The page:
Q& A with Iraqi Prime Minister Nouri al-Maliki
Iraqi Prime Minister Nouri al-Maliki sat down with The Washington Post's Leila Fadel in the midst of a dispute over who will form the new government following the March 7 elections. Maliki, a Shiite who leads the State of Law bloc, hopes to form the next government despite losing the popular vote to former prime minister Ayad Allawi. Allawi, a secular Shiite who leads a faction called Iraqiya, received much of his support from Sunni and secular Iraqis. Maliki's group has struck a tentative deal for building a governing coalition with the Iraqi National Alliance, a group dominated by followers of Shiite cleric Moqtada al-Sadr.
Here are selected portions of the interview, as translated by special correspondent K.I. Ibrahim:
How confidant are you that you will be the next prime minister?
Maliki: The candidate of the State of Law [Maliki] is the one with the better chance. Many achievements were linked to State of Law. Iraq will remember that the State of Law, and its candidate, was there when the body of the state collapsed entirely but came back to be coherent. This does not mean that we see that the others have no right to the prime minister's seat. If they managed to achieve the required quorum, we will support them within the rules of the democratic constitutional game. If they achieve the required numbers, we will congratulate and back them. We also wish that if we were to achieve the required numbers and support, they would stand by our side and help us, so that it would not be like the former government, which came under pressure by certain blocs in parliament.
It was difficult in the beginning of your rule?
Maliki: We had no country in 2006-2007. Almost all roads were cut off between Baghdad and the provinces, and even inside Baghdad itself. Today, the state has returned to a state of normalcy, the markets are open, and investment and reconstruction go on. Our orientation is to rebuild the country on a democratic basis, and we want to complete what we have achieved on the road to democracy.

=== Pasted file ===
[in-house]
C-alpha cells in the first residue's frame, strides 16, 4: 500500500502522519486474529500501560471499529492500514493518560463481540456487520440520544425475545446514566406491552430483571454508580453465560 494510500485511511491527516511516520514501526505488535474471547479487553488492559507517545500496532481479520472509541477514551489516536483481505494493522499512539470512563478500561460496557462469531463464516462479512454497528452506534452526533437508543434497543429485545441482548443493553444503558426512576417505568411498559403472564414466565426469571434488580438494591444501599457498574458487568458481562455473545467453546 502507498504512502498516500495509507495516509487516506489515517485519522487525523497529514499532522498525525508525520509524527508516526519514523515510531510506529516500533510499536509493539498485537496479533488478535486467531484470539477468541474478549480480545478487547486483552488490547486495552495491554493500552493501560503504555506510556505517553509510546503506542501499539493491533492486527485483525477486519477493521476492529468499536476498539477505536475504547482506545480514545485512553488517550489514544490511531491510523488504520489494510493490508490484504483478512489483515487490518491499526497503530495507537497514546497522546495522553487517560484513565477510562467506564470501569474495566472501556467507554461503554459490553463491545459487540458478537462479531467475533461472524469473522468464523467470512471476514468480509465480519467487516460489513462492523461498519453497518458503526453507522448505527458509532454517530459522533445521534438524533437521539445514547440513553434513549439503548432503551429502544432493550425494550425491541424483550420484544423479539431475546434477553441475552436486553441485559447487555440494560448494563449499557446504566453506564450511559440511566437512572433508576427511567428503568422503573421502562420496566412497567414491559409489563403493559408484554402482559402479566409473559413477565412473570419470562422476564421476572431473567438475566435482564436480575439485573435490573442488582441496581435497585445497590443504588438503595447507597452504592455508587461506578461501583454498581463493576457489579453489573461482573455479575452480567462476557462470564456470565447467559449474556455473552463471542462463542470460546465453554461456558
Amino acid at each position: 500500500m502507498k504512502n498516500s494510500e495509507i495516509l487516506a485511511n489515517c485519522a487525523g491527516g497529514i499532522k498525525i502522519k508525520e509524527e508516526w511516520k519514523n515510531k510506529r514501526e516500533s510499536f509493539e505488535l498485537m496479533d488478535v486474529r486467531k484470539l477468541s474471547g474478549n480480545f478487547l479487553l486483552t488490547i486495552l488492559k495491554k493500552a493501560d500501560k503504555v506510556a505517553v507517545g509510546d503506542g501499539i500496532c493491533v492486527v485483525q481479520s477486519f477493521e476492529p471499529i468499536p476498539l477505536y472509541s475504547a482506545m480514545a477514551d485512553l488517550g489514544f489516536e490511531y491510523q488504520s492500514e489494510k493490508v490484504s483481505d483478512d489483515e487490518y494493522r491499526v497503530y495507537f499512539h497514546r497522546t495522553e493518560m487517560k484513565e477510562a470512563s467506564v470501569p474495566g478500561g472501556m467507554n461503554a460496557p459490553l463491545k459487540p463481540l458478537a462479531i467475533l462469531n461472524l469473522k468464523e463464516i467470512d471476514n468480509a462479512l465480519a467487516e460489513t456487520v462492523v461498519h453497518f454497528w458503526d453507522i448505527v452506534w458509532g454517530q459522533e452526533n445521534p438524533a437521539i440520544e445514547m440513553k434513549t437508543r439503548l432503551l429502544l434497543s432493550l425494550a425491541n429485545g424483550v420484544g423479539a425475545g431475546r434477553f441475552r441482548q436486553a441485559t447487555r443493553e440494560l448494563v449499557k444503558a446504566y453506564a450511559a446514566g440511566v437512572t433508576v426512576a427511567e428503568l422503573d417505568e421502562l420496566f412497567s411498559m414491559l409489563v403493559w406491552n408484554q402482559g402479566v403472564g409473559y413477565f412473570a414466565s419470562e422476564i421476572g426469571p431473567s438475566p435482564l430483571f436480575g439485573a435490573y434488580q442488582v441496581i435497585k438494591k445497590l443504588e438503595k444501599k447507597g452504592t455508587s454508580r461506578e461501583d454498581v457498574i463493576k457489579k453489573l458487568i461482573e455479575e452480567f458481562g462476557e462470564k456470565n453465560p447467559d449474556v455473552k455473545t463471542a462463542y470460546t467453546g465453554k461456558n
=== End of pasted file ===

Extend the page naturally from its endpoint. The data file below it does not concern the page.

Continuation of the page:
Why is it that every time there is an agreement to meet with former Prime Minister Ayad Allawi, it is postponed?
Maliki: I said to them if the meeting is to take place it should be based on a certain program or a dialogue. They said, 'No, we only want a meeting and pictures.' In fact, I find that this has no benefit, but still I do not reject that. If any person wishes to visit me he would be welcome, but I feel the country is in need of a dialogue. Why are they refusing that and only want a visit and take some pictures? The road is still open, and I would welcome him and any delegation from Iraqiya. We have informed them if you come with a delegation for talks and negotiations you are welcome. Even if Dr. Allawi wanted to come and visit me, he is welcome. I have no enmity or estrangement with him.
I only want to say there were no dates which were revoked by me at all. No date was ever set, but they only talk of these in the media.
He said that he asked for a meeting with you several times, but it did not happen?
Maliki: He wants this type of a meeting only for the sake of picture taking. His cousin was here. I said to him welcome, but what are we meeting for? He said we don't want a dialogue; we want only a meeting with pictures. Still we said you are welcome.
Will you work with Iraqiya?